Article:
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Whole Leaf Tobacco

What to grow for RYO Cigarette use? QC Canada.

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#1
So im in Quebec Canada and want to try growing my own to make some cigarettes. Any recommendation? The simpler to grow the better. We are having some late summers but extremely warm and humid ones (often @ ~30c). I would be sun curring it and are there any crops that take less time to age properly?

Thanks! :)
 

Alpine

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#2
Welcome to FTT. I roll my own (no tubes to fill for me) and grow my own. I’m still trying to find the perfect strain(s) but here’s my limited experience:
flue cured tobacco, when air cured, is often very mild in taste
burleys are far tastier, but not excellent smoked alone
orientals are very aromatic, but desperately low in nic
rusticas di have the right hit, but crops are barely worth the effort.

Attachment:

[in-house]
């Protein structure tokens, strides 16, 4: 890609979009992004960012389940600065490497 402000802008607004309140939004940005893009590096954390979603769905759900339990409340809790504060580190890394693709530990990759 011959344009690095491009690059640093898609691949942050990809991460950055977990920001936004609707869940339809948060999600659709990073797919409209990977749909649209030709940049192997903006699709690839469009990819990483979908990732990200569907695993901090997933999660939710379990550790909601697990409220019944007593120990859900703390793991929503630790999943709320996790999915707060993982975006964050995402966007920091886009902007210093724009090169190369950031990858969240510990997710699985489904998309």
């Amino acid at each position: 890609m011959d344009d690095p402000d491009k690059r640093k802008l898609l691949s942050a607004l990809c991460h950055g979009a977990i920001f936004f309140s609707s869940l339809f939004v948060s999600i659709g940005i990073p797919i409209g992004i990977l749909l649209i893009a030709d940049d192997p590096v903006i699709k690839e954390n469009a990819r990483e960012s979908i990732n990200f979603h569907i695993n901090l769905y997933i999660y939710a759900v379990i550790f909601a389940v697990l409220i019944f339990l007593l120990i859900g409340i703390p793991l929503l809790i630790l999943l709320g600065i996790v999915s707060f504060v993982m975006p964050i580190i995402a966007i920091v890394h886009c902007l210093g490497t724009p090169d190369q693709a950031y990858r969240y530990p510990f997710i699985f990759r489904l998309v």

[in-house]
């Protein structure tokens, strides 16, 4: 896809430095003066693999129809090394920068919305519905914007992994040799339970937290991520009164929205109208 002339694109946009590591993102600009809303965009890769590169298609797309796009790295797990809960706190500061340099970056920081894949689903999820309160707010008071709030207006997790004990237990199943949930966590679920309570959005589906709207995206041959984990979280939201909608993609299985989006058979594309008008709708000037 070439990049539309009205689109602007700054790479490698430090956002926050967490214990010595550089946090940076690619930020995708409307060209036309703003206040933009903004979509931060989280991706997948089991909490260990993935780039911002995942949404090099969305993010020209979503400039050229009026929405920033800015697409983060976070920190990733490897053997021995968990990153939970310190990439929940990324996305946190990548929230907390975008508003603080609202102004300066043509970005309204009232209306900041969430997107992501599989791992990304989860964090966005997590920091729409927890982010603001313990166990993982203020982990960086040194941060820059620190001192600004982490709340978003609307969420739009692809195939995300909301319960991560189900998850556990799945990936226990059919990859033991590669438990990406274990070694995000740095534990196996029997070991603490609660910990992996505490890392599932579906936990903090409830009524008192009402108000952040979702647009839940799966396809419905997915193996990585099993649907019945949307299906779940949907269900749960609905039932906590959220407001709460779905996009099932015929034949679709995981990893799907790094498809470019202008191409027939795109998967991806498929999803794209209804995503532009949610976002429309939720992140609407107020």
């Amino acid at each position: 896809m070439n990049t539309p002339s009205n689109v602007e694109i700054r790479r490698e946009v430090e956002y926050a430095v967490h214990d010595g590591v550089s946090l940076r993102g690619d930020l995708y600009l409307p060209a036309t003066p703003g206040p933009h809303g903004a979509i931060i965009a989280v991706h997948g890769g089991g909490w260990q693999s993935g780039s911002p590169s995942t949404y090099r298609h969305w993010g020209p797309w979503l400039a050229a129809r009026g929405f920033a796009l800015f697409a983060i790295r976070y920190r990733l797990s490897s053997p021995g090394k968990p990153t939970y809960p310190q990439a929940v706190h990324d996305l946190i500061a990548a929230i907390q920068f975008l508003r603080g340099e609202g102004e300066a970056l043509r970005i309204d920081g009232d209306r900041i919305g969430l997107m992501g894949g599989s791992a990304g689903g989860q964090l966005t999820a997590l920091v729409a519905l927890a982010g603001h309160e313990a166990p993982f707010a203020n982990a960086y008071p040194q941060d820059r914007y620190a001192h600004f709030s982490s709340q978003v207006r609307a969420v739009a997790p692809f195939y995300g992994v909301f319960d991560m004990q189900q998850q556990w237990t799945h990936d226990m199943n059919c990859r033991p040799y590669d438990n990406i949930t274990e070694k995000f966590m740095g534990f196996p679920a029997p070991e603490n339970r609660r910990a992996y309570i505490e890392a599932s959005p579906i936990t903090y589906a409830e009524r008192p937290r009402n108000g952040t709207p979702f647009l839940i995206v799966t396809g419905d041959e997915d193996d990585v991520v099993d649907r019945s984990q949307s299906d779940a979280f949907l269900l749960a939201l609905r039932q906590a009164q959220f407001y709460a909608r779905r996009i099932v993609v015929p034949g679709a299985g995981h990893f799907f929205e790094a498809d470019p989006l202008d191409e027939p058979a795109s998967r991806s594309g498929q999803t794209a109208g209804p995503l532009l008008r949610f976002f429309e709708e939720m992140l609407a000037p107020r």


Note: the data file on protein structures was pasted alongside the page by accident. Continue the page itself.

My favourites: Goose Creek Red (dark Virginia, easy to cure and tastes good even smoked alone)
Symbol 4: burley, cures perfectly, good taste & good kick
Prilep p66-9/7: oriental, literally tobacco candy
Sultan Albanian: rustica, fair yelds, adds vitamin N
My everyday mix: 40 GCR 40S4 and the rest Prilep/Sultan in variable percentage.
As said, I’m still looking for the perfect strain, so I have various other tobaccos that I mix and smoke but the ones cited above are the best I’ve tried so far.

Pier
 

Alpine

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#4
The orientals I tried (Celikhan, Alma Ata 315 and Prilep) are all very low nic, and very aromatic. Tried to smoke alone, I’d light up every 30 minutes or so, but almost got sick from the intense aroma. For the crop, I’d say 40 grams of dried leaf per plant on average. Celikhan a bit more, Alma Ata a bit less. Yes, I sun cured the AA but did not find much difference with the air cured. Remember, this is strictly my experience, take it for what it is. Orientals are very sensitive (taste wise) to soil and weather conditions. Not for nothing, best orientals come from Middle East.

pier
 
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#6